Python Introducing Lists Using Lists Mutability

Too difficult to understand almost watched 4 to 5 times but can't understand

Can any one can help me what they said in this video.

2 Answers

Jeff Muday
MOD
Jeff Muday
Treehouse Moderator 23,580 Points

Craig @CraigDennis is demonstrating 2 important principles in this video:

  • refactoring
  • mutability of lists

Refactoring

The first is "refactoring" to remove repeated code and improve modularity. This step recognizes a "repeating design pattern" and rewrites it into a separate function. This is a great way to write maintainable code and save us from having to repeat ourselves. In Python we try to follow the "DRY" principle. DRY stands for "Don't Repeat Yourself". There are many good reasons for this-- for me, I like to solve a problem once and use the solution many times over.

Mutability of lists

When we pass a list into a function, we are not passing in a copy of the list, but the list itself. So if we make changes to the list it stays changed and you can't go back to the original list. In this case using "pop()", the list is changed/mutated permanently. One way to solve this is by making a copy of the list inside the function. A list can be copied by using a copy method or a special slice.

list2 = list1 # not good... list1 and list2 point to the same memory structure!
list2 = list1.copy() # good, list2 is a NEW copy of the list.
list2 = list1[:] # this is good, list2 is a NEW copy of the list (using slice notation)

Note, we can check the id of a list and if the ids of two lists match, they both reference the same memory structure!

Python 3.6.2 (v3.6.2:5fd33b5, Jul  8 2017, 04:14:34) [MSC v.1900 32 bit (Intel)] on win32
> # Example 1, direct assignment of list1 to list2 yields the same id (the same memory object)
> list1 = ['Apple', 'Banana', 'Orange']
> id(list1)
59022592
> list2 = list1
> list2
['Apple', 'Banana', 'Orange']
> id(list2)
59022592
> list2.pop()
'Orange'
> list2
['Apple', 'Banana']
> list1
['Apple', 'Banana']

> # Example 2 now let's try that again with a copy
> list1 = ['Apple', 'Banana', 'Orange']
> id(list1)
58831776
> list2 = list1.copy()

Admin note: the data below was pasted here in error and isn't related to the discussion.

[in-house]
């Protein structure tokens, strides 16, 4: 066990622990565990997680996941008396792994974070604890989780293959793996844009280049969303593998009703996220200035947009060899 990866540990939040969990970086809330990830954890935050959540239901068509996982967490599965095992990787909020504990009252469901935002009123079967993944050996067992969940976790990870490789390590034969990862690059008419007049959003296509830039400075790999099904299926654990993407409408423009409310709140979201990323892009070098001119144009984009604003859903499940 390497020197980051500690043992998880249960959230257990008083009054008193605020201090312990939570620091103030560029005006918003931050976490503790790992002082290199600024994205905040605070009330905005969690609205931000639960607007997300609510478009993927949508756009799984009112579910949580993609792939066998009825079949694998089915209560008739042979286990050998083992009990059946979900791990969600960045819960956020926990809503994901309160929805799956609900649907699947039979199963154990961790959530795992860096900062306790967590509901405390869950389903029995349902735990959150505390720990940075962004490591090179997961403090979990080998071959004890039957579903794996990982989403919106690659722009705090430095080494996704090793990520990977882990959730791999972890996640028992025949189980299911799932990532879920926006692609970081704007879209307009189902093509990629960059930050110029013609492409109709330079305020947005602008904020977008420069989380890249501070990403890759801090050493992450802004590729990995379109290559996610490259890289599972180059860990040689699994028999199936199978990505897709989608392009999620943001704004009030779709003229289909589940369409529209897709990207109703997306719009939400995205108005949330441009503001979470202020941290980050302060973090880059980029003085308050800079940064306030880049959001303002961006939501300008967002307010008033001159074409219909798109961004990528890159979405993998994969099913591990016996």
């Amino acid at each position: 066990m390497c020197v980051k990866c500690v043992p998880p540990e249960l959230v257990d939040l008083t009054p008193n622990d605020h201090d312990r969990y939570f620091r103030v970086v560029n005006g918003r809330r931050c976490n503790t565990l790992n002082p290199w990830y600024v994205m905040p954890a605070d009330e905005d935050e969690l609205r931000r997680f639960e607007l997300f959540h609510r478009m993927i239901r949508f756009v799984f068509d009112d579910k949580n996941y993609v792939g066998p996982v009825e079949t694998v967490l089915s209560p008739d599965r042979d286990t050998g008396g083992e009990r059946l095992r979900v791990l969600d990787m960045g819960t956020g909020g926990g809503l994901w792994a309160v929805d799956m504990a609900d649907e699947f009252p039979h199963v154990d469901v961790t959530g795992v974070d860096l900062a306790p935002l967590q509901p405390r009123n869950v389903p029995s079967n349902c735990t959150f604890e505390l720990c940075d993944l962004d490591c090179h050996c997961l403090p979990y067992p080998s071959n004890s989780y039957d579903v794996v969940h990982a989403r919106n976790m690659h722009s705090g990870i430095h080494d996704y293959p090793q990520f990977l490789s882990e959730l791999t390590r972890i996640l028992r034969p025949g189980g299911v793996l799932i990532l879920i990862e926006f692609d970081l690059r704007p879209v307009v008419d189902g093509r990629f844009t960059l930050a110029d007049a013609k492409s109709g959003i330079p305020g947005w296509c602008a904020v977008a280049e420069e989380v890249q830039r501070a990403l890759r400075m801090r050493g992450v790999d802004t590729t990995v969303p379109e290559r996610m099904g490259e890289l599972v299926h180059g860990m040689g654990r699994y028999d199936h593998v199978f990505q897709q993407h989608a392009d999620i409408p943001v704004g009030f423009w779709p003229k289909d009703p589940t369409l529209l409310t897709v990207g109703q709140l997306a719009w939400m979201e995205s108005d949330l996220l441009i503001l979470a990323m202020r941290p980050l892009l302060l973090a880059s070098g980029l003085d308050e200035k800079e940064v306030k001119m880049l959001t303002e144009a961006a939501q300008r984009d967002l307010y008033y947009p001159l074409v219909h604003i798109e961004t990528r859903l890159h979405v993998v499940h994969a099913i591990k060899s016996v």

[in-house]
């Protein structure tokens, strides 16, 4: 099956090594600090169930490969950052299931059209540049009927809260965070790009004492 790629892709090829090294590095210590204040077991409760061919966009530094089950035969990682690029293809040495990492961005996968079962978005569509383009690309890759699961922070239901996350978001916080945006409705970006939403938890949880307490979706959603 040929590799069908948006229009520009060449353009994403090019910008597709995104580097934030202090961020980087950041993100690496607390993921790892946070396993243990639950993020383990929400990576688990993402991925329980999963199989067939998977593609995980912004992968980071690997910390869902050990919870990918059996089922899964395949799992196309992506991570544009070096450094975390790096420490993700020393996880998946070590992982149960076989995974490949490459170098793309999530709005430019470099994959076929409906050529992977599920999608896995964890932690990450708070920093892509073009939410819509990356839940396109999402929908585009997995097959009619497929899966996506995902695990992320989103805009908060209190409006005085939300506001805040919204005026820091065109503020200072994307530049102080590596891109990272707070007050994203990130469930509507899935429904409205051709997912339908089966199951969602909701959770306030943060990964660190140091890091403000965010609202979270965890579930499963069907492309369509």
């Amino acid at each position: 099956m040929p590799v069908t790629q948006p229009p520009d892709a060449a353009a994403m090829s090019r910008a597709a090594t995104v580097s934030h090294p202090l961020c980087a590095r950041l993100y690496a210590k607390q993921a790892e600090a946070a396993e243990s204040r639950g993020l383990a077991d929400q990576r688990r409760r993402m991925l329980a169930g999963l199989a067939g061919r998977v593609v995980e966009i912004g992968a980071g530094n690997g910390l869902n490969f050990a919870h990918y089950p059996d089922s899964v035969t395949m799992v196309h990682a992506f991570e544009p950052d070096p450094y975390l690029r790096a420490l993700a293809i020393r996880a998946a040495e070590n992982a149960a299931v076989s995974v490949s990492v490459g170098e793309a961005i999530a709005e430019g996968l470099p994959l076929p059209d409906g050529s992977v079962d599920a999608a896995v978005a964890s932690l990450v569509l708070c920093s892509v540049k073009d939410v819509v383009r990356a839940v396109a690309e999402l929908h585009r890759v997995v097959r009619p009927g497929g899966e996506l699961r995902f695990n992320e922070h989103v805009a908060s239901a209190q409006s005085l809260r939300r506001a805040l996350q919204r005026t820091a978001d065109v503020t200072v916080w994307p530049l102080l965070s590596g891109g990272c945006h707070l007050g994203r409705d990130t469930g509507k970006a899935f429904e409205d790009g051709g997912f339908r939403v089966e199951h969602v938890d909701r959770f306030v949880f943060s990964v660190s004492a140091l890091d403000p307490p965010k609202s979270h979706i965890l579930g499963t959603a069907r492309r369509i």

> id(list2)
57859448
list2
['Apple', 'Banana', 'Orange']
> list2.pop()
'Orange'
> list1
['Apple', 'Banana', 'Orange']

Not all Python data types are mutable. This is an intermediate-level question you will come to later in Python, for now, Craig is trying to keep it simple and teach you good rules to follow in designing code.

Best of luck on your Python journey!

Thanks to guide me. I am very thank full of you.

Abhishek Kulkarni
Abhishek Kulkarni
4,405 Points

But if we keep using copies of many lists throughout our program, are we not taking extra memory than needed?

Maya Husic
Maya Husic
13,488 Points

Thank you for this thorough explanation as well as the 'garbage collection' bellow, really helps with grasping some of these concepts better!

Jeff Muday
MOD
Jeff Muday
Treehouse Moderator 23,580 Points

Python has automated "garbage collection" to handle freeing up of memory when a list (or other data structure) is no longer in the current execution scope. For every object, there is an internal Python "reference counter." When the reference counter is 0, then garbage collection will "release" the memory block to the free pool of memory.

Below, list2 is instantiated as a copy when my_function is called. The reference counter to list2 becomes zero (flagged for deletion) when my_function is done executing. list1 is possibly MODIFIED in the process (because we explicitly remove the non-even items), and thus the list is considered "mutated". Note, that we could not properly loop over list1 since the "for" loop doesn't (properly) keep track of a list that becomes mutated by addition or removal of elements.

def count_evens(list1):
    """function removes non-even numbers from list1 and returns a count of how many were removed"""
    list2 = list1[:]
    count = 0
    for item in list2:
        if item % 2:
            list1.remove(item)
            count += 1
    return count

A programmer can also practice deletion of a list copy when it is no longer needed in the current scope. Note that if there are still references to list2, even though it is explicitly deleted with "del" operator, it will remain as long as the reference counter is greater than zero

list1 = [a,b,c,d]
list2 = list1[:]
del list2 # sets reference counter to zero, so will be cleaned up "immediately"